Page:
Shannon Hayes Bio
Cherie Davis, my web designer, tells me that I need to include a bio on this website. I tried to argue that there was plenty of biographical information about me on www.shannonhayes.info and www.sapbush.com, but she said I needed to write yet more about myself. And it needed to be different than the stuff you’d find on the other sites. Cherie is a very sagacious woman and possesses a certain inner power that I am reluctant to challenge, so I’ll do my best to comply (plus, she and her husband Frank are very good customers of Sap Bush Hollow Farm, all the more reason to keep them happy).
I grew up in West Fulton, NY, the higher hills of Schoharie County, the northernmost tip of the Appalachian Mountain chain. Despite the fact that farmers have subsisted on the rocky hillsides of our community for centuries, most of the farmland in West Fulton was disregarded as non-viable for much of the last half century, sparing us from many of the treacheries of agricultural industrialization. My family purchased our farm and moved our sheep flock to these hills in 1979, and we’ve stayed here ever since. I received a BA in Literature and Creative Writing from Binghamton University in 1995, and a Masters and Ph.D. in sustainable agriculture and community development from Cornell University in 2001 (as an interesting bit of trivia, I was rejected three times from Cornell’s various graduate programs. It wasn’t until I called a particularly wise and sympathetic member of the rural sociology department and convinced him that the admissions committee had made a grave error that I was finally allowed in).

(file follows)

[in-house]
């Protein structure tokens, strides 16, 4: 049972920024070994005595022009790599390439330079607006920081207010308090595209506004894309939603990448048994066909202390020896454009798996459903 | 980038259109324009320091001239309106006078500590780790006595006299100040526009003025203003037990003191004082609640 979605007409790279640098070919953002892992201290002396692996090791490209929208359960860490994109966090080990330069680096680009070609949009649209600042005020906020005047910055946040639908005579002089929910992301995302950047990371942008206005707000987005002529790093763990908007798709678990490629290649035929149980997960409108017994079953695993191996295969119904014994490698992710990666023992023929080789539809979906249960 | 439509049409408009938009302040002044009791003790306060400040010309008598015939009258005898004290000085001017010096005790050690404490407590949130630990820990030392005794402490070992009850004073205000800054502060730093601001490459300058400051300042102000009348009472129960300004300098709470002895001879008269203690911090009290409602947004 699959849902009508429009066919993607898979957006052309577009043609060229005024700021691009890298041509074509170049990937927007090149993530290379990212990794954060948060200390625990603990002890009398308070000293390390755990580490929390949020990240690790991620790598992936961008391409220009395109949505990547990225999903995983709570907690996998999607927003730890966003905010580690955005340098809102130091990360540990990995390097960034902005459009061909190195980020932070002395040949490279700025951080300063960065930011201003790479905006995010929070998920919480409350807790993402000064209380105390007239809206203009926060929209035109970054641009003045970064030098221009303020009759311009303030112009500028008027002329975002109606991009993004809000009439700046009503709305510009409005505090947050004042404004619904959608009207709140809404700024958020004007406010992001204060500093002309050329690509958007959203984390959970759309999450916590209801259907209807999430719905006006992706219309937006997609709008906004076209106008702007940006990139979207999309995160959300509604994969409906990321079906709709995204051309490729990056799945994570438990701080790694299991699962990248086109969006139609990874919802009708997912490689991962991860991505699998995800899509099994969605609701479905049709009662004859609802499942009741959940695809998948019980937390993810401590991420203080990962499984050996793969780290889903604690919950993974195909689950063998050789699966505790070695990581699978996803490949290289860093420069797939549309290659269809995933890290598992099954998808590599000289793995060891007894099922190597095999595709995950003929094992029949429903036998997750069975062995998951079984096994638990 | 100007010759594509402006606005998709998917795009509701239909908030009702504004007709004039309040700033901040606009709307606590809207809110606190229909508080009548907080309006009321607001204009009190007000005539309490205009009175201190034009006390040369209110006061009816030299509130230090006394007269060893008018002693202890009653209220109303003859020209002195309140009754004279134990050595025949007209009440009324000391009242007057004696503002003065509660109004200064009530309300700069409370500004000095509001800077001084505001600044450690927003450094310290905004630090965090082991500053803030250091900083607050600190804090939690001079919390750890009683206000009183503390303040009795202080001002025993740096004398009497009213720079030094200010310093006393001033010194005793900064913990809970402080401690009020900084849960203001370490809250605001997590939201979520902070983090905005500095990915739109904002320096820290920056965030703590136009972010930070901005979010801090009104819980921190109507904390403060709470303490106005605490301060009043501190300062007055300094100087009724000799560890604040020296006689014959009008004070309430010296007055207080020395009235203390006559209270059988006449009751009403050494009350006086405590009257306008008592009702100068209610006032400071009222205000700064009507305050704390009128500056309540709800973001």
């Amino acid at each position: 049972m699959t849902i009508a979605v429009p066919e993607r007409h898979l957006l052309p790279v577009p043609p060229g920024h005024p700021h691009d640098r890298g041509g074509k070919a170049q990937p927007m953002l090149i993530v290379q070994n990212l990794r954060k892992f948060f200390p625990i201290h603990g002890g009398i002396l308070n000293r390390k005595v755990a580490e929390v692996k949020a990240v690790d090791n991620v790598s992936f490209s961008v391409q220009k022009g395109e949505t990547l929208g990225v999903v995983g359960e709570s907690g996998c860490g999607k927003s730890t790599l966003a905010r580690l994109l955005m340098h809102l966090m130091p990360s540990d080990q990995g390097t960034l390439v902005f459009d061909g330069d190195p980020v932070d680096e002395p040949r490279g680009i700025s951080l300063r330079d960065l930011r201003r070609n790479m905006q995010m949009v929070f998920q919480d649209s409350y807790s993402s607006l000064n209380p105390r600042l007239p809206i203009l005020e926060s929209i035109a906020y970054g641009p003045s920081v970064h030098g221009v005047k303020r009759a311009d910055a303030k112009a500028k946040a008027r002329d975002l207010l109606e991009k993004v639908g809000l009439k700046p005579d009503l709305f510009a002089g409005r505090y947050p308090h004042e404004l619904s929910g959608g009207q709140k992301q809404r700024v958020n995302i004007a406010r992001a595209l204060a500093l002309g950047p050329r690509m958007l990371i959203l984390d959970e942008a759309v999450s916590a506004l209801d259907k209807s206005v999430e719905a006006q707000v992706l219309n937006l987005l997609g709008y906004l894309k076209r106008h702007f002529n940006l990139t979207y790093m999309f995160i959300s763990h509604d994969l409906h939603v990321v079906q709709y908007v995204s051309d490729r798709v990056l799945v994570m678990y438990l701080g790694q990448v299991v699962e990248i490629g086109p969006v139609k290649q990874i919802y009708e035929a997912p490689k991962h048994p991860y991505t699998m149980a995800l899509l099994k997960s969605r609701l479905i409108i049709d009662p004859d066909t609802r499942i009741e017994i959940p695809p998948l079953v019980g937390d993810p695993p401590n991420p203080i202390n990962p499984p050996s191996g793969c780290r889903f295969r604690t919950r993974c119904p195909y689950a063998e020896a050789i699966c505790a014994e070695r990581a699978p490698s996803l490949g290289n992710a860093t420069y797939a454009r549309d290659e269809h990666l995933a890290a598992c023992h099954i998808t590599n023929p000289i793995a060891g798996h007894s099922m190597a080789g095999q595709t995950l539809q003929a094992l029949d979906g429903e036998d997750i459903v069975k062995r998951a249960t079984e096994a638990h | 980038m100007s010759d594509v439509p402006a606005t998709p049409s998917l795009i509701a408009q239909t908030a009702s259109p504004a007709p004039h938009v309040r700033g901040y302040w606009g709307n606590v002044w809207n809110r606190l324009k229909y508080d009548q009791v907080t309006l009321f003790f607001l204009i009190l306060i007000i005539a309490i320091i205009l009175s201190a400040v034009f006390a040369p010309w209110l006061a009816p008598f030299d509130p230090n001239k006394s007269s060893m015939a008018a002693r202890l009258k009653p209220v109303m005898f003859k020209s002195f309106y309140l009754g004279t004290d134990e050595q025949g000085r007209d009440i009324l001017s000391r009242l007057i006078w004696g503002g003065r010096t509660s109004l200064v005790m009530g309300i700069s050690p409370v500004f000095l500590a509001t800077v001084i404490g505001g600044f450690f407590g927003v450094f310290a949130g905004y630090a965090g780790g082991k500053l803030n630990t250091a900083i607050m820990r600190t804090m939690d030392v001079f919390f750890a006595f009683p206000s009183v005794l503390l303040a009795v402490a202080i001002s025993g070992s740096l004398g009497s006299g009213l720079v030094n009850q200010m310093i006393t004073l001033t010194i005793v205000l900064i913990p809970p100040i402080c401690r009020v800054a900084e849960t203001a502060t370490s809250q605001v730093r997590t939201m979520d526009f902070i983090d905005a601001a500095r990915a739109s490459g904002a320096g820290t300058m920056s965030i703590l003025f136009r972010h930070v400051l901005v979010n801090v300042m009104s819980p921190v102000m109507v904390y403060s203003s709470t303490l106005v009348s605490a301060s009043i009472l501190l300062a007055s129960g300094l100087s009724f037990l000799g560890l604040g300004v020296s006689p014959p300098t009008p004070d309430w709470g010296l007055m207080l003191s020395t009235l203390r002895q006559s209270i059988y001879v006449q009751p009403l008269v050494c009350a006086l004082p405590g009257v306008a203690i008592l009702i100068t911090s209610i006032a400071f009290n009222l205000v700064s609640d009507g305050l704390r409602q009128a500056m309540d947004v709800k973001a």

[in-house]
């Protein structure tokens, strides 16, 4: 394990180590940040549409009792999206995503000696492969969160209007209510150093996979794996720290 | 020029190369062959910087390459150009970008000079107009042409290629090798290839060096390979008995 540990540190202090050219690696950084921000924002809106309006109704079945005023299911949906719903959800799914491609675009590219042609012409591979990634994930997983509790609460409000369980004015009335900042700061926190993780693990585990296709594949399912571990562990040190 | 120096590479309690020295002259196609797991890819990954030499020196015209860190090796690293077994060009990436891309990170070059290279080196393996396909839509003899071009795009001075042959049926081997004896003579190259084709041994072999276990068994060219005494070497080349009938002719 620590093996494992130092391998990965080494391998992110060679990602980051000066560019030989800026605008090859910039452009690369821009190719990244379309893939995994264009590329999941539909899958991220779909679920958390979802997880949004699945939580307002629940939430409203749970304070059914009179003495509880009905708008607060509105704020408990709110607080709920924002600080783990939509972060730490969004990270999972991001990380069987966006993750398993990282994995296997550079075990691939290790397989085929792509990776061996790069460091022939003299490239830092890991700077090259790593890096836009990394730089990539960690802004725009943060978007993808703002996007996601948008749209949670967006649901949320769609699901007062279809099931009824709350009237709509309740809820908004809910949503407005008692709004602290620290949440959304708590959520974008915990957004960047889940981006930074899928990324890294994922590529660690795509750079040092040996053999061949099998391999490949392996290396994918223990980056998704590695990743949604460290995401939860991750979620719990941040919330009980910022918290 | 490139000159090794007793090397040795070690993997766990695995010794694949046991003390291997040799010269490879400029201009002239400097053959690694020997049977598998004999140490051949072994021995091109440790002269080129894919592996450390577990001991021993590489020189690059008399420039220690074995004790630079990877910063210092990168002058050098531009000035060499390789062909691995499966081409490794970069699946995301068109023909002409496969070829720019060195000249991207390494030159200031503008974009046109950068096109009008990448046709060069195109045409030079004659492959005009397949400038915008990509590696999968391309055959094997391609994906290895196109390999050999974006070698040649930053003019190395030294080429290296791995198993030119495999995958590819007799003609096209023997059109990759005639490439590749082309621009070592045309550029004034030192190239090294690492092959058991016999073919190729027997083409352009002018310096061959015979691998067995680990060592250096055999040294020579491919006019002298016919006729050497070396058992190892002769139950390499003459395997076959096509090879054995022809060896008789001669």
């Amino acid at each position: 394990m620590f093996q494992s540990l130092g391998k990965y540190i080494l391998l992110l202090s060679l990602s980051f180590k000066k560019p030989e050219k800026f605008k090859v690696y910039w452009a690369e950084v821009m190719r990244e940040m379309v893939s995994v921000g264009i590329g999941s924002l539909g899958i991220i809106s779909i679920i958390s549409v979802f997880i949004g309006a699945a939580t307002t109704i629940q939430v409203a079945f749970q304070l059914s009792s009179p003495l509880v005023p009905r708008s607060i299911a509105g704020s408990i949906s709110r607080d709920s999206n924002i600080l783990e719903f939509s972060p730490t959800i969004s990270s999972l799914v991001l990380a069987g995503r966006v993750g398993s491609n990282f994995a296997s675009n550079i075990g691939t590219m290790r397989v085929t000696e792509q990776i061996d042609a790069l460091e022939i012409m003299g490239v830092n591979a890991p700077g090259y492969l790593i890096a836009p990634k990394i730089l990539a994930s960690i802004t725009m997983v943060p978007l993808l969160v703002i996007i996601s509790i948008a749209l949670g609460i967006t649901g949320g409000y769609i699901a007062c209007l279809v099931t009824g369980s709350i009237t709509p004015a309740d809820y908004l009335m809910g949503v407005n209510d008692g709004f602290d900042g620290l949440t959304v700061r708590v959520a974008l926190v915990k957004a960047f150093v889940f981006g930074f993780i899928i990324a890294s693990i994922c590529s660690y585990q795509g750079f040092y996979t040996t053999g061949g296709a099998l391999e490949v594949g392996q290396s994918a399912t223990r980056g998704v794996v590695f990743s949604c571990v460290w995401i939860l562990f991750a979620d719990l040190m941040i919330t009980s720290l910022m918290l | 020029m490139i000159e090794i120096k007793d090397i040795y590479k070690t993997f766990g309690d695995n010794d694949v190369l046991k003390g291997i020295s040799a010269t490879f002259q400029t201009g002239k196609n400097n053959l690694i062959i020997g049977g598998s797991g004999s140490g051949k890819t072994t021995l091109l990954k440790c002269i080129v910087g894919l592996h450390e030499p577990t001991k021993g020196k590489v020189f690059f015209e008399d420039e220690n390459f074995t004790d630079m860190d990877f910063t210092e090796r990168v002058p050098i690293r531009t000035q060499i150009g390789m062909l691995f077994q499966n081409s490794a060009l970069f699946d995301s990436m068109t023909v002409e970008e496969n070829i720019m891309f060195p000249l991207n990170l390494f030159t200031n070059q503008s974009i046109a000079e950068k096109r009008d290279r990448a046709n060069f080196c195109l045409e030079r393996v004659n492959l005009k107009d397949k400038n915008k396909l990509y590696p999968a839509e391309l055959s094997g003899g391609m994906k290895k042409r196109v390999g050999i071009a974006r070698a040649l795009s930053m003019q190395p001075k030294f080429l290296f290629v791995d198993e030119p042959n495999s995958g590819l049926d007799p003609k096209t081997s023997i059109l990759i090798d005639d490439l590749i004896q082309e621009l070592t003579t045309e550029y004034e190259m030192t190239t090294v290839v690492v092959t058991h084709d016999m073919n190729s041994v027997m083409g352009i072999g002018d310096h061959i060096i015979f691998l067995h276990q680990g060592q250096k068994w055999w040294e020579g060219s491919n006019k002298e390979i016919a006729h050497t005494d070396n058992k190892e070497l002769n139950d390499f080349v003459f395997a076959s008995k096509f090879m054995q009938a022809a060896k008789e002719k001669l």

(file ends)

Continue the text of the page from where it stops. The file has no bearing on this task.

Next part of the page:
After graduate school, my husband and I considered various career options around the country, then ultimately decided we’d prefer to work with my parents on Sap Bush Hollow Farm, where we now raise grassfed lamb, beef, pork and poultry. In addition to working with my family, I write essays, articles and books, mostly about food, farming and rural living. I feel passionately that the simplest ways we can begin to foster radical global transformation, heal the environment, solve worldwide resource problems and cure myriad social problems, is to choose our food wisely – to acquire our nourishment sustainably, locally and regionally; to pay farmers a fair price for their labors, to cook for our loved ones, and to take time to celebrate life together by sharing meals around the family table. It is in this spirit that I offer my books, and I hope you will enjoy them.
note from web designer: Hey, I just told her she should tell you about herself here on this site instead of making you click to all those other places. And it is sort of nice, isn’t it, the whole not having to click to thousand of different places and forgetting where you were and then not being able to find the books to buy. Well, that is it from me. I will now go revel in my sagaciousness. And probably get the husband to cook me something from The Grassfed Gourmet for dinner.